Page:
Jim Beam with a side of breast milk..

PQ wrote:


I am 31 years old and all of my friends are the same age or older.  I am writing you because they feel I am not as mature as they are and here’s why:  I go to happy hour several nights a week with work people while my friends are married and go home to husbands/wives/children.  I live in the city and they chose suburbs.  I live in the city because I like night life.  Even though I work the typical 8-5 job, I go out several nights per week, I have hangovers twice or three times per week, and I can hold my own when drinking.  I also smoke like a chimney when I drink and all of my friends quit in their twenties.

We were all debating this last weekend because all of my friends wanted to go out at 8 and be home by eleven and I got upset.  I said they were growing weak and not essentially being cool anymore.  Several of my friends took offense and sat back down to argue.  They said that they have marriages and kids to focus on now and they wished I’d grow up and realize that there are things more important than drinking, smoking, and going out.  I took offense to THAT and said they needed to realize that 30 doesn’t mean you’re a wrinkly old bag who can’t hang with friends.  Needless to say, it turned into a big disagreement.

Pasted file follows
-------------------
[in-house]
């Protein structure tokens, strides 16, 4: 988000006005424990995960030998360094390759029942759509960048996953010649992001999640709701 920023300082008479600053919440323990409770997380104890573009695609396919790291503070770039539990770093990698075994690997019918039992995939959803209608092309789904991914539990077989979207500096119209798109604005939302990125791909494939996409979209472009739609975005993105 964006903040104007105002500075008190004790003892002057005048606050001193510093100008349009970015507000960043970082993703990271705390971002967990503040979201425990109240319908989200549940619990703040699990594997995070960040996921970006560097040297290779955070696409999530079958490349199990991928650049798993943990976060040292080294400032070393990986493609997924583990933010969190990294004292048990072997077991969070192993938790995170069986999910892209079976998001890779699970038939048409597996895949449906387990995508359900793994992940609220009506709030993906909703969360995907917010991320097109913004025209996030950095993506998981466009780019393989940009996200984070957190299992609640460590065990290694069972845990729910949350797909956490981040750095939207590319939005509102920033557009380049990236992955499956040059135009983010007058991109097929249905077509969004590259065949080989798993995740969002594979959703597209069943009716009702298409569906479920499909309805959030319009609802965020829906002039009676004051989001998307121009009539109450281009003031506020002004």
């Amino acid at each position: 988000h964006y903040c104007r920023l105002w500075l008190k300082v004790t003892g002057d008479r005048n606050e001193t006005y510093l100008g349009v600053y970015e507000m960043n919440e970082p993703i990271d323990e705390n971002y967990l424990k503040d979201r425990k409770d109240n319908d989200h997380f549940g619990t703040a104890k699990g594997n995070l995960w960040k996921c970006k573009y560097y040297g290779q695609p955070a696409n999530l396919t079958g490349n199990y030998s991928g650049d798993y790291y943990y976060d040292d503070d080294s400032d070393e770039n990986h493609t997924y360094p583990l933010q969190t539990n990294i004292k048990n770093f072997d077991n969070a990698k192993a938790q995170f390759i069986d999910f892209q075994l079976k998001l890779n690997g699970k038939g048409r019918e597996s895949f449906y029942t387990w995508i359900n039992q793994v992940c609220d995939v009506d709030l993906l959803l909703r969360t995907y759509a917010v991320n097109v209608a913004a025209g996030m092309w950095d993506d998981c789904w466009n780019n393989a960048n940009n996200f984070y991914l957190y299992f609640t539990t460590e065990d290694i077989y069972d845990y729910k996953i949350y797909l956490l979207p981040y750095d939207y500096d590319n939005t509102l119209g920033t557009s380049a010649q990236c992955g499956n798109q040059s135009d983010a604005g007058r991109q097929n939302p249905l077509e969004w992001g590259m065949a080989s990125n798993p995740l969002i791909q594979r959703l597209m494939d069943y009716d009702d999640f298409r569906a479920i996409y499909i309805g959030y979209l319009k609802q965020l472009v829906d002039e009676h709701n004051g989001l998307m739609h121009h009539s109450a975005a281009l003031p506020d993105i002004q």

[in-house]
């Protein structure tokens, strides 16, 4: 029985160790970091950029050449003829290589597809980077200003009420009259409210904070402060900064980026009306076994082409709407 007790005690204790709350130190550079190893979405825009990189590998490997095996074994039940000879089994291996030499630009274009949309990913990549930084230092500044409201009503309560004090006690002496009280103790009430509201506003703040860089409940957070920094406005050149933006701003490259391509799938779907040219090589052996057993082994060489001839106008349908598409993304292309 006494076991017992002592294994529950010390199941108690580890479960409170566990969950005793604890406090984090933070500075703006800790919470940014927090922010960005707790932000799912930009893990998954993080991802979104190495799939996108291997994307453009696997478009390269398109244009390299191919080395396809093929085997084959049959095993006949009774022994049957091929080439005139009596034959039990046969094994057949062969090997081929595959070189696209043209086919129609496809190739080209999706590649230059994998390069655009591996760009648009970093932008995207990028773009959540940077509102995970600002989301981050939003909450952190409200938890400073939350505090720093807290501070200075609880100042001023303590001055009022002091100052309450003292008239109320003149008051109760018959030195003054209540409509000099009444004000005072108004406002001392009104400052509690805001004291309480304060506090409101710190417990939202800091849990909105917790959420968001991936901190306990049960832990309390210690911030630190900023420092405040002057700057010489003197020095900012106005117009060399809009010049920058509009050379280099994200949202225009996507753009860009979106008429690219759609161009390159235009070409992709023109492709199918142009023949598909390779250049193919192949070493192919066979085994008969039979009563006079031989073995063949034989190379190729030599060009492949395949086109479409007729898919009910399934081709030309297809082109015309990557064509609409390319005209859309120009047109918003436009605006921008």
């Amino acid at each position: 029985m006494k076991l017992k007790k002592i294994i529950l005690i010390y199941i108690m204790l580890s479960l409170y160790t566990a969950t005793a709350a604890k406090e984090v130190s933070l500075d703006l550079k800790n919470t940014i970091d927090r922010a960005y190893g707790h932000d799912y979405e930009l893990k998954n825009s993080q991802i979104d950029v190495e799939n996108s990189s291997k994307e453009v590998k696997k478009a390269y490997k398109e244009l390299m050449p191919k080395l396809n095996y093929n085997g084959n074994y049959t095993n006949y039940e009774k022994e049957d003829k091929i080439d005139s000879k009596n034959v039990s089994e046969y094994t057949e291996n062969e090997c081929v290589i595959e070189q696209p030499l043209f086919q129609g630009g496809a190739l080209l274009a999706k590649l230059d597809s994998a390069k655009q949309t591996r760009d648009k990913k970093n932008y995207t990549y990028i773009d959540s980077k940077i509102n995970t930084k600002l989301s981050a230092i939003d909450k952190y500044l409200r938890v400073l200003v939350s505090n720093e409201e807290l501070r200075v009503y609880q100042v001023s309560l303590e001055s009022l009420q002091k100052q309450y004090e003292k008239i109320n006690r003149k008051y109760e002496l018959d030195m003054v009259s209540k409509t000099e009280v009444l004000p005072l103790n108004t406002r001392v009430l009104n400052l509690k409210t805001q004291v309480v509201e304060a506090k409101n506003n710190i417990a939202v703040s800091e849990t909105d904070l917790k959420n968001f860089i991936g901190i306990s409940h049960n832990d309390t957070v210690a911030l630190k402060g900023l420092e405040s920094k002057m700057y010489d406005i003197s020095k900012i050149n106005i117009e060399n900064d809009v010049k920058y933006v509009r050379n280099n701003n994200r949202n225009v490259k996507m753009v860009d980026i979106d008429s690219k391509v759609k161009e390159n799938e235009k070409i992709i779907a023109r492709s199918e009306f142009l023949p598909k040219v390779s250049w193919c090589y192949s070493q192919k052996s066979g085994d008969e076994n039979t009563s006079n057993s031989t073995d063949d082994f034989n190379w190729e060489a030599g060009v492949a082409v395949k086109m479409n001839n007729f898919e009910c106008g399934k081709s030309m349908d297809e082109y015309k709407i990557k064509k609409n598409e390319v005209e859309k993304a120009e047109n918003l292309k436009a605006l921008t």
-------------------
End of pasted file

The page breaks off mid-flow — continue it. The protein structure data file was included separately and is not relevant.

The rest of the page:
What do you think?  Am I being immature by getting plastered a few nights a week, smoking, and staying out, or am I just a single woman doing what single women do?  I don’t think there is a cutoff for being young, do you?




Neither side is wrong in this case PQ, but your late nights, smoking, and drinking heavily enough to have a hangover (several nights a week) may be a reason you’re single…and with good reason.  Your friends ARE right in saying that there are more important things than “tonight’s party” as you get older and if your whole week centers around nights out, drinking, and smoking, chances are that potential suitors may see you as too immature to handle the normalcy of a relationship.